When you think of “Amazon deforestation,” you probably think of the cute animals that are losing their homes to gold miners and farmers that are stripping the land. What you don’t tend to think of are the not-so-cute infections diseases that can spread from the drastic and devastating ecological changes caused by the deforestation. The reemergence of infectious diseases caused by deforestation has become a main concern of both epidemiologists and ecologists.
The current “problem child” of the diseases is malaria. In Peru, malaria eradication efforts of the 1960s dramatically decreased the prevalence of malaria in the northeastern region. This region is the part of Peru that contains the Peruvian Amazon Rainforest (Fig. 1). Up until the 1990s, this eradication effort remained successful at keeping the number of malaria cases at around 2.1 per 1,000 people. However, in 1997, the number of malaria cases jumped to 343 per 1000 people (Fig. 3). 154 of these 343 cases were caused by the parasite Plasmodium falciparum. Between the years 1983 and 1995, the rate of deforestation was at 4,257 hectares per year (Fig.2). The timing of the rise in deforestation and the rise in malaria cases had scientists wondering if deforestation was to blame for this increase in number of cases of a disease most everyone thought was history, and, if yes, why.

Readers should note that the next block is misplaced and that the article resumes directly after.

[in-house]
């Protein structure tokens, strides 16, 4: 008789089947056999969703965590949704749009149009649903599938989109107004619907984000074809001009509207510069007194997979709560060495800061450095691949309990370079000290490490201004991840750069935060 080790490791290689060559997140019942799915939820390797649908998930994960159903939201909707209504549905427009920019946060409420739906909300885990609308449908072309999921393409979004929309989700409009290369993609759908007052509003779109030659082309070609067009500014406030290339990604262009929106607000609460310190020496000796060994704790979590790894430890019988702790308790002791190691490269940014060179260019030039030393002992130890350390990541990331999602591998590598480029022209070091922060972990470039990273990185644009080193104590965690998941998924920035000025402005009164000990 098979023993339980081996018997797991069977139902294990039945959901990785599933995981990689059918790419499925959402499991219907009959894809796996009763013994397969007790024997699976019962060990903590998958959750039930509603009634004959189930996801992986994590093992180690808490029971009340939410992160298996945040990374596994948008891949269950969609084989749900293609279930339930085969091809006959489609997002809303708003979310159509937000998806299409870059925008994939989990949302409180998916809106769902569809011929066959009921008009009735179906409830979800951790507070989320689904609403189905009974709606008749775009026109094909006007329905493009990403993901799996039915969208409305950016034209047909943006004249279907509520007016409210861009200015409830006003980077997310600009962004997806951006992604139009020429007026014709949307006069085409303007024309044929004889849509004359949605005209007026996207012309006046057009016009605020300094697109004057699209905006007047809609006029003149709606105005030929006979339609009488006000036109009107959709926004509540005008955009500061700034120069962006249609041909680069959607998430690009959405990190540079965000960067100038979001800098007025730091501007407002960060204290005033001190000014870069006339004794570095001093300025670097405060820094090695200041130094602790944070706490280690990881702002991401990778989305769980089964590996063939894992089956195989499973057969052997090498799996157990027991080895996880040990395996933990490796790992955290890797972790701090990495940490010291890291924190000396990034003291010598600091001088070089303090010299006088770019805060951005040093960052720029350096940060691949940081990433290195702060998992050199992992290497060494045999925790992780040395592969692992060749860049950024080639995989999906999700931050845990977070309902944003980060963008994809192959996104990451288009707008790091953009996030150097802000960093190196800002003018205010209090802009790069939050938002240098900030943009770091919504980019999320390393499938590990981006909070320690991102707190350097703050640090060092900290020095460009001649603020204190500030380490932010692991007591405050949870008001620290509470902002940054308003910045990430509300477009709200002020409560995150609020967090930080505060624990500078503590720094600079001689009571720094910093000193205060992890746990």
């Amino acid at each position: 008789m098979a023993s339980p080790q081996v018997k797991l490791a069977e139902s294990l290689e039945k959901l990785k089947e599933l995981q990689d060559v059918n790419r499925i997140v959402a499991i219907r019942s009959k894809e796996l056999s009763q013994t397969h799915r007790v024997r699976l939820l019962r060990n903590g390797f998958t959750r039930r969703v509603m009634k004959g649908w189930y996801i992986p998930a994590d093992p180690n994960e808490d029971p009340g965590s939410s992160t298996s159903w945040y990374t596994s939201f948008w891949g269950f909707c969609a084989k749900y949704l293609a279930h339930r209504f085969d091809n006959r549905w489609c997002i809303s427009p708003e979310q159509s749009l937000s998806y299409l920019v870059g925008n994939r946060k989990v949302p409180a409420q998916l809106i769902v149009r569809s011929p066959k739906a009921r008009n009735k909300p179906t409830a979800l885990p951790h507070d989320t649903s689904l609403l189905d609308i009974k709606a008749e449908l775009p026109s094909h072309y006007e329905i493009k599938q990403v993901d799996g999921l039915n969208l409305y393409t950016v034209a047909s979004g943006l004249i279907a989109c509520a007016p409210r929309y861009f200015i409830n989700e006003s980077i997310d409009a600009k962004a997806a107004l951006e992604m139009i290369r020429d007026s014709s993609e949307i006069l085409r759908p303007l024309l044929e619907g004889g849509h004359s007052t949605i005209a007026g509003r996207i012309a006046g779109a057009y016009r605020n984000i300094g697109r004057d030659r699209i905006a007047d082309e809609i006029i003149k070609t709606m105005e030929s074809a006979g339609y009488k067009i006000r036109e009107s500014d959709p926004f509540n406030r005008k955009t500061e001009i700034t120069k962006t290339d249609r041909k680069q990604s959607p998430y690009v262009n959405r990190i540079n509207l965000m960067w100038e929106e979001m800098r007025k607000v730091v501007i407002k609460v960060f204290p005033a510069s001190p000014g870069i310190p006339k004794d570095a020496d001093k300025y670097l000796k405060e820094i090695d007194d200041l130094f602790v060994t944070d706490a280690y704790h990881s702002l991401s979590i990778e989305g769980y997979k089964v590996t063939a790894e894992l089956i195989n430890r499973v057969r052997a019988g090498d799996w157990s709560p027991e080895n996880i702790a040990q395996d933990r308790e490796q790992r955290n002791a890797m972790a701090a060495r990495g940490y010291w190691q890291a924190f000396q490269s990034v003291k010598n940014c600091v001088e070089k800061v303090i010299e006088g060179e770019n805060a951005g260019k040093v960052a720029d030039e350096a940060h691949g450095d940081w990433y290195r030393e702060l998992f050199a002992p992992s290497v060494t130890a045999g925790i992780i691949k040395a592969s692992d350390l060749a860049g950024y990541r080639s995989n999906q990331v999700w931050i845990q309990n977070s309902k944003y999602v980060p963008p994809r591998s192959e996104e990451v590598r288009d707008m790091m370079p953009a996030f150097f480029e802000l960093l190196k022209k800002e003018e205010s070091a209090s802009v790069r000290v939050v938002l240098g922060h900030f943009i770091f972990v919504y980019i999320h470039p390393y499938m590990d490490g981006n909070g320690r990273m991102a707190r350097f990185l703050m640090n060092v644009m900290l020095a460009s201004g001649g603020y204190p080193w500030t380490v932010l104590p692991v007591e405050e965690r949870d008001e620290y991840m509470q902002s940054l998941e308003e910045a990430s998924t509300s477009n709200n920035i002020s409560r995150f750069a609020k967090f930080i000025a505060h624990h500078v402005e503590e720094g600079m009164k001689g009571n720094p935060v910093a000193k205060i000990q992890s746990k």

Figure 1. Amazon Rainforest.
Figure 2. Deforestation in Peru.
Figure 3. Malaria in Peru.
To answer these important questions, scientists first gathered data on how the biting rates of Anopheles darlingi, a mosquito that is most efficient vector of malaria in the Amazon Basin+, changed depending on the amount of deforestation at the location of study. A study was conducted by Amy Yomiko Vittor et. al. that examined the location of A. darlingi to try and produce concrete evidence that areas with more deforestation held a higher population density of A. darlingi. They set up studies in 14 human-altered sites (meaning sites with deforestation) and 5 unaltered sites. They found A. darlingi in 13 out of the 14 altered sites, and none was found in the unaltered sites, suggesting that certain human activities that clear a large amount of forest (i.e. gold mining, cattle ranching and logging) increase malaria risk (Fig. 4). This study, however, only assessed the risk associated with more A. darlingi (more mosquitoes equals more possible malaria carriers). It did not produce data on the number of A. darlingi that were infected with the malaria parasite.
Figure 4. Amy Yomiko Vittor et. al. |
Impact of Deforestation on Malaria Risk.
Am. J. Trop. Med. Hyg., 74(1) 4 (2006).
Now the question to be answered was why were there more A. darlingi in deforested areas than in unaltered areas? Knowing mosquito larvae grow in shallow stagnant water pools, Amy Yomiko Vittor et. al. figured out that the reason why deforested areas contained more A. darlingi was because these areas had more possible breeding grounds for them than unaltered areas. Deforested areas contain many stagnant water pools, as well as fish farms, which are other favorite spots of A. darling.